Like I said yesterday, the schedule for this week is going to be off due to E3. That's why this article is about two hours later than normal. Also, no pictures with this article today.
Going into Nintendo's E3 conference this year, I think everyone had some decent expectations. The launch of a new console is always exciting, and it provides a company a unique opportunity to blow us all away. Nintendo even held a pre-E3 conference to get Wii U features like the Miiverse and online out of the way, that way they could have an entire hour dedicated to Wii U games. That must have meant they had a great lineup of games, right? Plus, Nintendo needed to redeem the Wii U after last year's underwhelming reveal. All signs were pointing to, at the very least, a decent conference with a couple big Wii U games.
Sadly, that never happened. Their conference this year started out on a great note, showing off footage of the highly anticipated and long awaited Pikmin 3 for the first time. The environments looked great, albeit it was nothing that couldn't have been done on the Xbox 360 or Playstation 3, and the controls seemed interesting enough. The next few minutes were decent too, with Nintendo of America's president, Reggie Fils-Aime, reviewing some of the aspects of the Wii U that Mr. Iwata covered in Nintendo's pre-E3 conference.
Next up was New Super Mario Bros. U. It wasn't where the show started to go downhill, but it was slightly underwhelming. There's already another New Super Mario Bros. game coming out this year on the 3DS, and it feels unneccessary to have two 2D Mario games with essentially the same gameplay come out within a few months of each other. Although, from the footage we saw of the game, it seems like there are a couple interesting ideas in the game.
And after that is where everything started to go downhill. The games they started showing were ports of games on the Xbox 360 and Playstation 3, but with a touch screen gimmick tossed into the mix for good measure. There are very few people who are going to spend the extra money on a Wii U to play a game that's coming out for a console they already own, and there are even less people who are going to buy a Wii U to play a game they've already played. As much as Reggie and the crew at Nintendo want to say these games are different and worth the extra purchase, they aren't.
The other third party games that weren't ports of Xbox 360 or Playstation 3 games weren't the kind of games that attact the people who buy consoles at launch. Sing, Wii Fit U, and Lego City Undercover weren't the right games to focus on when Nintendo is trying to convince the audience to buy the Wii U around launch. Those three games feel like they should be on the Wii instead of Wii U, and many gamers don't want to see certain similarities between the Wii and its successor.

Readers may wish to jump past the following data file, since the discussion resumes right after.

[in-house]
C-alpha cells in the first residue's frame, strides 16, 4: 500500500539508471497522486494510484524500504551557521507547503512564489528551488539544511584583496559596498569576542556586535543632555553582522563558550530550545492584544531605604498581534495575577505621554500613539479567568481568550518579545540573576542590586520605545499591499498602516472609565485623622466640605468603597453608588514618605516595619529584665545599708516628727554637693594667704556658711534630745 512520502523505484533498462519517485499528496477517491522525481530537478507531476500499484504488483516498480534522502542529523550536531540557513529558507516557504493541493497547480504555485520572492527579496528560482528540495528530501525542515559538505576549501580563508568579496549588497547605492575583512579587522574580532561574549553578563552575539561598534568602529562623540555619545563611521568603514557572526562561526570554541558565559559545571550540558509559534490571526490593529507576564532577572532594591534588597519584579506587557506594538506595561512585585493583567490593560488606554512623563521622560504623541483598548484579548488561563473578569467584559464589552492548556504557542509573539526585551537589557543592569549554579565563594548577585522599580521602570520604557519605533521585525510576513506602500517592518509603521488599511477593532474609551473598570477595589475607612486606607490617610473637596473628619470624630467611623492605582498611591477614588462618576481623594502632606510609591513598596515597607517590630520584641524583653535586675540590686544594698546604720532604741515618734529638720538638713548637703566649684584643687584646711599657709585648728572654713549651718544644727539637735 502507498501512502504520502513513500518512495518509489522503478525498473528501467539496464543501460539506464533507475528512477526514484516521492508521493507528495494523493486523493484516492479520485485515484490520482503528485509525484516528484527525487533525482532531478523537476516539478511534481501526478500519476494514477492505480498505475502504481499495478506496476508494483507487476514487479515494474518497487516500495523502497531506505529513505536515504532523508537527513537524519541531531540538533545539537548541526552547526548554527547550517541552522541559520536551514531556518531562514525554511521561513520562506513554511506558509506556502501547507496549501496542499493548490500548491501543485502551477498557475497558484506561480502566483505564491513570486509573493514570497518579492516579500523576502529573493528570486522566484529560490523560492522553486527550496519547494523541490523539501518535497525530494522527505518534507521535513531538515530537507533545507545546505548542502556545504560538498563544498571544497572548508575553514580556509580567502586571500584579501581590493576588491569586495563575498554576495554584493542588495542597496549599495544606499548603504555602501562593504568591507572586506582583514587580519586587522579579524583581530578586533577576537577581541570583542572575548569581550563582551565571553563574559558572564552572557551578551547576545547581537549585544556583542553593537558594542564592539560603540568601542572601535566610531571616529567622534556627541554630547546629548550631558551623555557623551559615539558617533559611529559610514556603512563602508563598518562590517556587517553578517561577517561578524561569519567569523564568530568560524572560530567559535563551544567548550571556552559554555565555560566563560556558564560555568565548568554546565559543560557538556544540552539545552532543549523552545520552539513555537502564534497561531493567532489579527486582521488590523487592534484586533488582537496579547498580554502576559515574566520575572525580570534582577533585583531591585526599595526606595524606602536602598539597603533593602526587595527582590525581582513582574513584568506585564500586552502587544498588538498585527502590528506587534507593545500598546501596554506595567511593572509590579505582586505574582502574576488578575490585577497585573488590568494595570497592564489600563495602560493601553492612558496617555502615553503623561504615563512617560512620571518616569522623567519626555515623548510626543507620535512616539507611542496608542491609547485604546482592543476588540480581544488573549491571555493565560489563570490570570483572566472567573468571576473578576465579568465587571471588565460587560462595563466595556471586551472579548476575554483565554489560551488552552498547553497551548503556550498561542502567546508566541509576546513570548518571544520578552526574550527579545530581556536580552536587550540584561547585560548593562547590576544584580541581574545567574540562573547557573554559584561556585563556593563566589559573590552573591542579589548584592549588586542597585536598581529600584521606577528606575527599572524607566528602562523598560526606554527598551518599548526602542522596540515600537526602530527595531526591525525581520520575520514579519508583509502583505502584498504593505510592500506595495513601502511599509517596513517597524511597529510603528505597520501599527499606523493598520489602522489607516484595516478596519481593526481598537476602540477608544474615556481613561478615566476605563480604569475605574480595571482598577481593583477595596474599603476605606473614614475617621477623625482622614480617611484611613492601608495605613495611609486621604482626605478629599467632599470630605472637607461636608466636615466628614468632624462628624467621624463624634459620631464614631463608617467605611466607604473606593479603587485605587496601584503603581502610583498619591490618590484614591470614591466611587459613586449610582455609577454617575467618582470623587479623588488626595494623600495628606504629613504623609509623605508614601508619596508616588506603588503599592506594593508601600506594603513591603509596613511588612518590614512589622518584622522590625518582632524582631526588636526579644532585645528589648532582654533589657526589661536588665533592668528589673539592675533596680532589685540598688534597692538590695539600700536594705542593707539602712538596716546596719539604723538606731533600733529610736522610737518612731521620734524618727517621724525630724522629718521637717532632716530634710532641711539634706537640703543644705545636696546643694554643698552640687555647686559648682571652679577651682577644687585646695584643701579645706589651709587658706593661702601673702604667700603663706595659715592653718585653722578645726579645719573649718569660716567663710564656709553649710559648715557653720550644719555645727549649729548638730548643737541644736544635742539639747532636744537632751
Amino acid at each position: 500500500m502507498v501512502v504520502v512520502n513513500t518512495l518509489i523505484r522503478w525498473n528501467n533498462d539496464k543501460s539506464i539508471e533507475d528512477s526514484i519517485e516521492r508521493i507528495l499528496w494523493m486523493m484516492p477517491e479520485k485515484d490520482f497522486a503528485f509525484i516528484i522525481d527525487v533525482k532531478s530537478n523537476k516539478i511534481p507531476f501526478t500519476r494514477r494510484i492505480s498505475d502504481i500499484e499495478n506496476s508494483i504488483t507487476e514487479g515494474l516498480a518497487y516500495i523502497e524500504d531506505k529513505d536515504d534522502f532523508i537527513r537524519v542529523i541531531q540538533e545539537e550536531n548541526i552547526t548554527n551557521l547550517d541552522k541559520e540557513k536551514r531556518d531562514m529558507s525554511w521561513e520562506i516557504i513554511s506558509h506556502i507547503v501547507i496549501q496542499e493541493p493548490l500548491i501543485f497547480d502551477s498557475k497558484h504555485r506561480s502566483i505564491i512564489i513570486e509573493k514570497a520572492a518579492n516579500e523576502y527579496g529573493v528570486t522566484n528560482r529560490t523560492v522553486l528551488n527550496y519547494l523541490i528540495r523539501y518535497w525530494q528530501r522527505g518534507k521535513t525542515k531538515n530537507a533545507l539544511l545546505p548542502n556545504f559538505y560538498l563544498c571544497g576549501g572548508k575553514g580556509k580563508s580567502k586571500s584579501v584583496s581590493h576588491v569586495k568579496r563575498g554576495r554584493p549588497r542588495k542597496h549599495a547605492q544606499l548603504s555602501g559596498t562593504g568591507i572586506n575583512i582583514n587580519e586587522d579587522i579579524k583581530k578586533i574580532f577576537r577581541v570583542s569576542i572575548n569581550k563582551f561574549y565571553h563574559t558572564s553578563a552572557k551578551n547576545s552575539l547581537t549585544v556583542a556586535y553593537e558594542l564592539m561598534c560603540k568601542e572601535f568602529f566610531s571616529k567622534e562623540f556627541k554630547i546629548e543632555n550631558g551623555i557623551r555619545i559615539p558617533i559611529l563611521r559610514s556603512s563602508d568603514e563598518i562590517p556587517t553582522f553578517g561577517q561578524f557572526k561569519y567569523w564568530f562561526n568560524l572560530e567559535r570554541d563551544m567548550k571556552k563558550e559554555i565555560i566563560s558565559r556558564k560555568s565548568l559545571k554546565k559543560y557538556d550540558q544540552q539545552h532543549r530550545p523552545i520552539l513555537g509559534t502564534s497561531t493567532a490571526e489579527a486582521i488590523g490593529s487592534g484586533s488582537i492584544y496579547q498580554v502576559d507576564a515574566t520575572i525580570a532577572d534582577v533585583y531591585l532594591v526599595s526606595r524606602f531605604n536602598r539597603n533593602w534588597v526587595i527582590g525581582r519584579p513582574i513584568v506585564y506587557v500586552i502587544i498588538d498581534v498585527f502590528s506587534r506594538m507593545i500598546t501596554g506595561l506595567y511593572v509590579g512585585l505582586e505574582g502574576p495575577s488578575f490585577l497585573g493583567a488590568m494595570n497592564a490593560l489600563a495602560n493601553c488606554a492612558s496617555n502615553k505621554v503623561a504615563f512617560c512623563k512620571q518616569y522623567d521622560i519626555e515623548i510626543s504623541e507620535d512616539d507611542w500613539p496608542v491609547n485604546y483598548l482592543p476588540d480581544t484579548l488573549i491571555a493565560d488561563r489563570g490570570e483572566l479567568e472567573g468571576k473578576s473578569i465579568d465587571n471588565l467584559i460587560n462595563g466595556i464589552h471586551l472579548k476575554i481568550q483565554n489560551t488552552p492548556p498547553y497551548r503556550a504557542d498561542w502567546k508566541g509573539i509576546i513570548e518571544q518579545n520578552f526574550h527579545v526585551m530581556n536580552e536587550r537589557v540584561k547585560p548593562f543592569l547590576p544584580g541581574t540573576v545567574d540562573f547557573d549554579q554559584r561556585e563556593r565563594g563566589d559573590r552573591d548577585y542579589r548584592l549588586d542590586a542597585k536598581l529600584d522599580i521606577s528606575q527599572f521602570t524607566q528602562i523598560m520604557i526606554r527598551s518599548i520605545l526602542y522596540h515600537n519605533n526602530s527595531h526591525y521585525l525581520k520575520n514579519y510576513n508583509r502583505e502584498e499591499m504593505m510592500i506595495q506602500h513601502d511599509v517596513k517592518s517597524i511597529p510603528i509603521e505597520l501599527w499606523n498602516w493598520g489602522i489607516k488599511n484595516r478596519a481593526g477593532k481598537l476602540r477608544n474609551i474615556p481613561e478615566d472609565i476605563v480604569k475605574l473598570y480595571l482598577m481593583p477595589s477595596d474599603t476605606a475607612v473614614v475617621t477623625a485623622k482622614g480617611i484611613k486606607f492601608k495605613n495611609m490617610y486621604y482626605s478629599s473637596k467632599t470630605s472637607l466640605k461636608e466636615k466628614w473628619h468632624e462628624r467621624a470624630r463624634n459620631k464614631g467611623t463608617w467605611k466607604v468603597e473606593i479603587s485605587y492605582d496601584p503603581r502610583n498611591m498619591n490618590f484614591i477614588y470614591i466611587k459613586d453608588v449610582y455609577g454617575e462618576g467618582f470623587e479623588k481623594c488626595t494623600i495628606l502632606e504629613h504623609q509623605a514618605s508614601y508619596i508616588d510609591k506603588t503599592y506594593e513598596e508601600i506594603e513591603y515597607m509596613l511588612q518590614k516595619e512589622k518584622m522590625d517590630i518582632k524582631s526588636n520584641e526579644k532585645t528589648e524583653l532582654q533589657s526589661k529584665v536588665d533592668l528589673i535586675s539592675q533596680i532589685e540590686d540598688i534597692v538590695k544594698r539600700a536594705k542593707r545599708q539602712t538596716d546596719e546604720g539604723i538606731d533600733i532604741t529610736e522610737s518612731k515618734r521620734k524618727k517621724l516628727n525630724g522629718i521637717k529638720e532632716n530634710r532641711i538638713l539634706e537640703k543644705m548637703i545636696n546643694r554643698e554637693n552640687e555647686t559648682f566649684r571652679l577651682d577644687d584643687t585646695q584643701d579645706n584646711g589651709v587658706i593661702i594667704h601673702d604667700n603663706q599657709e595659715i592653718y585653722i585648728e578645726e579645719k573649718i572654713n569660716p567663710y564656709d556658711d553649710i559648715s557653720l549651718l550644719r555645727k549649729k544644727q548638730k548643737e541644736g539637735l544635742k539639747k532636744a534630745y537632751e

Nintendo did touch on the 3DS a bit during their conference, which was somewhat of a highlight. The games they talked about for the 3DS -- Paper Mario: Sticker Star, Luigi's Mansion: Dark Moon, and New Super Mario Bros. 2 -- are the kinds of games people wanted to see throughout the conference. Instead, they were relegated to an insignificant five minute section that felt like more of an afterthought than anything else. There is another conference tomorrow focusing on solely the 3DS, which is promising, but for this conference, I wish we would have seen more of it or more of those types of games.
For the grand finale, Nintendo revealed a minigame collection entitled Nintendoland. While it looks like an interesting enough game, it's not the kind of game you end a conference on. The fact that Nintendo spent more time demonstrating a random minigame from Nintendoland than they did Pikmin 3 is extremely perplexing. Nintendo had to have realized that Pikmin 3 was their biggest game shown at E3, so why only talk about that for three or so minutes, but then spend over ten minutes on Nintendoland? For the life of me, I can't wrap my head around Nintendo's thought process this year.
When the conference ended, it felt like Nintendo didn't show anything that will sell the Wii U. Sure, Pikmin 3 and New Super Mario Bros. U are nice, but two games aren't enough to sell a console, especially when one of them is losing its appeal to the type of people who buy consoles near launch. Their conference left a lot of questions unanswered. When is the Wii U's release date? It's supposed to be coming out in the coming months, and we still have no idea when it's going to hit store shelves. How much will the Wii U cost? The last time Nintendo didn't announce a release date or price of an upcoming console at E3 was the 3DS, and that ended up being 250 dollars. It's starting to worry me that the Wii U will be over 300 dollars, and a 350 to 400 dollar console isn't appealing when your only two noteworthy games are Pikmin and New Super Mario Bros.
In addition to all that, there were multiple franchises that were completely left out. Where was Super Smash Bros.? Or Star Fox? Or Metroid? Or Donkey Kong? Or a 3D Mario game? Or Zelda? Or F-Zero? Or Kirby? Or a brand new IP that appeals to Nintendo fans? And what's Retro Studios working on? I'm sure at least one of those franchises is being developed for the Wii U as we speak and is far enough along in development to be presented. Considering The Legend of Zelda: Skwayrd Sword and Kirby's Return to Dream Land were the only two big internally developed Nintendo games released for the Wii since the end of 2010, I think it's fair to expect something other than Pikmin and a 2D Mario game.
This was Nintendo's last major opportunity to sell the Wii U to gamers, and sadly, Nintendo didn't do that. Here's to hoping that they manage to show us some convincing games over the next few months.
So, what do you think? Was Nintendo's E3 conference as underwhelming for you as it was for me, or did you think Nintendo knocked it out of the park?